Quebec Vacation: Coronavirus Information
Most Quebec hotels offer free cancellation. Consider booking refundable hotels rather than non-refundable ones. Just look for the ‘free cancellation’ message during your hotel search. Prices can vary, but right now we believe that flexibility matters.
For more information about the impact of COVID-19 on your Quebec trip, please visit our Coronavirus Information page.
Where to stay in Quebec
Top hotels in Quebec
Reviewed on 1 Jan. 2021
Reviewed on 1 Nov. 2020
Reviewed on 25 Jan. 2021
Top activities in Quebec
This French-speaking inland province is the birthplace of poutine, Cirque du Soleil and Arcade Fire. Here art thrives in some of the New World’s oldest cities. Since the 1500s when Jacques Cartier landed, Québec has been Canada’s French enclave. Today, the province maintains French as its official language. It features a classically French focus on cuisine, art and grand architecture. Visit Québec’s two main cities for a sense of Paris within the Canadian woods.
Tour Québec City, the province’s capital, for the purest experience of old Québec. Today the city feels more like a European capital than a frontier port town. Browse the cobblestone alleys of the Old Town. The Château Frontenac is one of the city’s main monuments, a castle-like grand hotel towering over the port, while the 1886 Hôtel du Parlement is equally as grand. At the heart of Québec City is La Citadelle, a geometric fort that has guarded the city for centuries. In the nearby city of Baie-Saint-Paul, the theatrical group Cirque du Soleil got its start in the 1980s.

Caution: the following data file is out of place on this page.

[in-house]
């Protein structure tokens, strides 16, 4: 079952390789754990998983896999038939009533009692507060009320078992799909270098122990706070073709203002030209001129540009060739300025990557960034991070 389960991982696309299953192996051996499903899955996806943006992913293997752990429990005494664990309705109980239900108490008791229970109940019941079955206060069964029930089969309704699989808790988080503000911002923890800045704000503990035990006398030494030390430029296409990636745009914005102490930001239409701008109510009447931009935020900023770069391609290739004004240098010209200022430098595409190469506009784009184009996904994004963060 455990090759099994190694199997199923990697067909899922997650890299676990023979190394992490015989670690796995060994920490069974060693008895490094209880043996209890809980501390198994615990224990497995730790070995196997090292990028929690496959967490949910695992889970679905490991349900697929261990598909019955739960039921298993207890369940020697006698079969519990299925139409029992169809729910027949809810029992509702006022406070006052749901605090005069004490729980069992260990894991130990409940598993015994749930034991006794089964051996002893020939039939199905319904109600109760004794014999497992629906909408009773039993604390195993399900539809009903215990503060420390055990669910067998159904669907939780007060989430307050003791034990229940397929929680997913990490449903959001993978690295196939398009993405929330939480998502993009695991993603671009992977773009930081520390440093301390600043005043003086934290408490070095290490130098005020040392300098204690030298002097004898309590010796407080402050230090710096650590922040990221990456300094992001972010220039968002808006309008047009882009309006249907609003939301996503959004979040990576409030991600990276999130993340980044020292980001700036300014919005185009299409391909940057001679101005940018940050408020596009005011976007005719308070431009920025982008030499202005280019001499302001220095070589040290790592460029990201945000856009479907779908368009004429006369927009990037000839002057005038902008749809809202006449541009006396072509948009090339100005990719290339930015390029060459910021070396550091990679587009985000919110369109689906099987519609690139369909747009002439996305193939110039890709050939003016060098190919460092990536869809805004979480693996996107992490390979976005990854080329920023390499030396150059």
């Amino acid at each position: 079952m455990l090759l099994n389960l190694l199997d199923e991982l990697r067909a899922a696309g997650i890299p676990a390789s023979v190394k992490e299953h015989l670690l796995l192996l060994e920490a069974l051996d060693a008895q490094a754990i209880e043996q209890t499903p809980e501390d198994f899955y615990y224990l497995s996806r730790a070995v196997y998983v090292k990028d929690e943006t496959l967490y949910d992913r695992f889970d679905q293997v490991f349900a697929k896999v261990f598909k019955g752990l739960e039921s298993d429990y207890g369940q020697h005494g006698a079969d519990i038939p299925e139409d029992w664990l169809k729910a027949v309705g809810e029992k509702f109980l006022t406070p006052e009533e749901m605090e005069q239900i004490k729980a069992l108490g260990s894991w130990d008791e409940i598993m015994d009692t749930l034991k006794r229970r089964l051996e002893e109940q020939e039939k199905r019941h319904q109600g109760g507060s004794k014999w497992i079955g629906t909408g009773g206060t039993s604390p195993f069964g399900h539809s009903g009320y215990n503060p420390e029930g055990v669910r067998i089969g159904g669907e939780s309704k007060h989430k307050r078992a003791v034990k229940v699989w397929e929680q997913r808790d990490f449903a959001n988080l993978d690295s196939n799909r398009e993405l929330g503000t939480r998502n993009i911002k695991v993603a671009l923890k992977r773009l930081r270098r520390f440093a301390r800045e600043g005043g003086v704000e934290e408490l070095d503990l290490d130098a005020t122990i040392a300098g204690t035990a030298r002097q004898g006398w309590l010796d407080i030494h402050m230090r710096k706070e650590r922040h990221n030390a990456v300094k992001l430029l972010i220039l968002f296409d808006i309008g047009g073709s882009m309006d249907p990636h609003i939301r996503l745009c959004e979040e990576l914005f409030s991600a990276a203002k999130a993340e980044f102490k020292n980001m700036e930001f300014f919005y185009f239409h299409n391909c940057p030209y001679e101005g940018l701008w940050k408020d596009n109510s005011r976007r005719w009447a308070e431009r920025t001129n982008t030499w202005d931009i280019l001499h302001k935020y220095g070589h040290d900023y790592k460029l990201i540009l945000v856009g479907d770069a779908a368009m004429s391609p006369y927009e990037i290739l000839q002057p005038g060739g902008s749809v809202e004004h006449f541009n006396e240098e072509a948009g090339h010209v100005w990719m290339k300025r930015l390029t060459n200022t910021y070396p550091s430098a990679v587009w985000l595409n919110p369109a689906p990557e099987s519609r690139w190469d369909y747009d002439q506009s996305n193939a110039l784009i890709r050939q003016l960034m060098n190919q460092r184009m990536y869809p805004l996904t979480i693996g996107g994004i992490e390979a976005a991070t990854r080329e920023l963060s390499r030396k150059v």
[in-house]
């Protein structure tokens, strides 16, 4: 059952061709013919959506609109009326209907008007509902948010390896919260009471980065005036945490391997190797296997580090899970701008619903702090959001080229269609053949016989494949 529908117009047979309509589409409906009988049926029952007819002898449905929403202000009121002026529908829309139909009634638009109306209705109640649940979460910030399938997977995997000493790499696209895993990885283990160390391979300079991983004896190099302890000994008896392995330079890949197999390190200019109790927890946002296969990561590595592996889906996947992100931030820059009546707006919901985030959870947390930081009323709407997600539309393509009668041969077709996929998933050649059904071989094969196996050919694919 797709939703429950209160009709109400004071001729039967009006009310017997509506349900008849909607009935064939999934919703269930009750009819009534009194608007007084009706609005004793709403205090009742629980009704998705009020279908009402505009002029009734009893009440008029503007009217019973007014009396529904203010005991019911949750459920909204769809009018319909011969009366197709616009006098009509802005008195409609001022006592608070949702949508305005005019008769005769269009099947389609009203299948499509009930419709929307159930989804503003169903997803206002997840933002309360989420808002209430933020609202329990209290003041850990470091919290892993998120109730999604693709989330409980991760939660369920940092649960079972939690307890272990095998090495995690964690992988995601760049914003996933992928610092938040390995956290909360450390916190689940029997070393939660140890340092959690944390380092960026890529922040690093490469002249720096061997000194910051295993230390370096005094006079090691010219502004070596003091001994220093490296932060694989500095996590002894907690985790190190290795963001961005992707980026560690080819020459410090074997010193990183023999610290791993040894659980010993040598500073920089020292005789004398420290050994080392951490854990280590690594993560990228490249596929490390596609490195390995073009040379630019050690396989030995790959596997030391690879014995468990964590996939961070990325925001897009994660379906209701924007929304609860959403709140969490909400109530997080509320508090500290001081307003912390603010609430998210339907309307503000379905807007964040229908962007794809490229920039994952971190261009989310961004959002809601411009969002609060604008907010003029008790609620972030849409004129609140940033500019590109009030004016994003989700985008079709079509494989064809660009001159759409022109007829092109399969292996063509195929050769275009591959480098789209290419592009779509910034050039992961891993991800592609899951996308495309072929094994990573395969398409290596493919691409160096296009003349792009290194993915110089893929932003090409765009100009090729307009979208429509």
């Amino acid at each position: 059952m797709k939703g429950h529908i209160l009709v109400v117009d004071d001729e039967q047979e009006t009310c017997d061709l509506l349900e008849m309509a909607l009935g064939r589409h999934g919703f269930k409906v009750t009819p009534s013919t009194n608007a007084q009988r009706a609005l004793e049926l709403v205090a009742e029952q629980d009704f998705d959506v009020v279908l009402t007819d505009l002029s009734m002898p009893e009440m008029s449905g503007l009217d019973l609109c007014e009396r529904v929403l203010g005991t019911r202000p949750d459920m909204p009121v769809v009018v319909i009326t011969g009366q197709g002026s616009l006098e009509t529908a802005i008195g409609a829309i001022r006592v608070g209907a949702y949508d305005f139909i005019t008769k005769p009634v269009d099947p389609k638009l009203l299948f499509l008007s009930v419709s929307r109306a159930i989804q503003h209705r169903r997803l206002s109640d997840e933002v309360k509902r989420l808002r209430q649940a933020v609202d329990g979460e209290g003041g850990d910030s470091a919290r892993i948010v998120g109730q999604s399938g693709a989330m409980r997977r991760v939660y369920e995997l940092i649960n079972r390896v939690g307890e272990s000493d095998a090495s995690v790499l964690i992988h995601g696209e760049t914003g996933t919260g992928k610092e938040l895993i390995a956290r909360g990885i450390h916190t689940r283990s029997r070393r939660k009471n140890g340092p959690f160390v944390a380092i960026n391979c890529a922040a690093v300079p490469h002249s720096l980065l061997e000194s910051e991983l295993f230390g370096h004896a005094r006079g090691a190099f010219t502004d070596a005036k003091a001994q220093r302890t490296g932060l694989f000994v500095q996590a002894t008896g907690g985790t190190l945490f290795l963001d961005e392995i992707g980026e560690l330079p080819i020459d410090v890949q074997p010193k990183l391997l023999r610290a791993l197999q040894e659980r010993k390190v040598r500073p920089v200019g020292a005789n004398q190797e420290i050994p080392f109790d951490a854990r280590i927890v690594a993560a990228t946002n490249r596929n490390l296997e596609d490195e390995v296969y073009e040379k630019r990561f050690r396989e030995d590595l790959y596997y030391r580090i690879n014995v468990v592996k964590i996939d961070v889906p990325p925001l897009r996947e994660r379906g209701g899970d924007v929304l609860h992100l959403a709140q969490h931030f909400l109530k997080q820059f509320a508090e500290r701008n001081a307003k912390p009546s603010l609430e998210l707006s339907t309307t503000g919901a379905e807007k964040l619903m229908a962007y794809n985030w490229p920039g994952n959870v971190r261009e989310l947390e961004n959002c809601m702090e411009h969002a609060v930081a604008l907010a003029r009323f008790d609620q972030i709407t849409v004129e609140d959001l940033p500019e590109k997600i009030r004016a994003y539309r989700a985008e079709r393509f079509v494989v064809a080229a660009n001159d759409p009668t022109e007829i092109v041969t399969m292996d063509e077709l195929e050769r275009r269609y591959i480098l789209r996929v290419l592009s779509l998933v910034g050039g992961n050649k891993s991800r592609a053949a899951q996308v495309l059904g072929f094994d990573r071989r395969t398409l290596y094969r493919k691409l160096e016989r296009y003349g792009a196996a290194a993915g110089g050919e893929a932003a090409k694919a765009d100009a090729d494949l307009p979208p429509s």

If Québec City is the historic political capital of Québec, Montréal is the contemporary cultural capital. This bohemian city of university students and artists features some of the province’s liveliest neighbourhoods, museums, cuisine and parties. Eat French-Canadian specialties such as maple syrup-glazed salmon or poutine, made of potato, cheese and gravy. Gather around young artists in colourful neighbourhoods like the Plateau-Mont-Royal or the Quartier Latin. Listen to the rock band Arcade Fire in their hometown. In summer, head to the Quartier des Spectacles or the St. Lawrence River islands to participate in one of hundreds of annual festivals, including the Montréal Jazz Festival.
Québec’s vast northern region extends to the Hudson Strait. Visit the far-north region of Nunavik, where a large Inuit population lives on the tundra. The regional highlight is Pingualuit National Park, centred on a 2.1-mile (3.4-kilometre) meteorite crater filled with the water of a brilliant blue lake.
Arrive in Québec via international airports in Québec City or Montréal. During winter, the province’s heavy snow can make travel difficult, so arrive from June to mid-September for the best weather.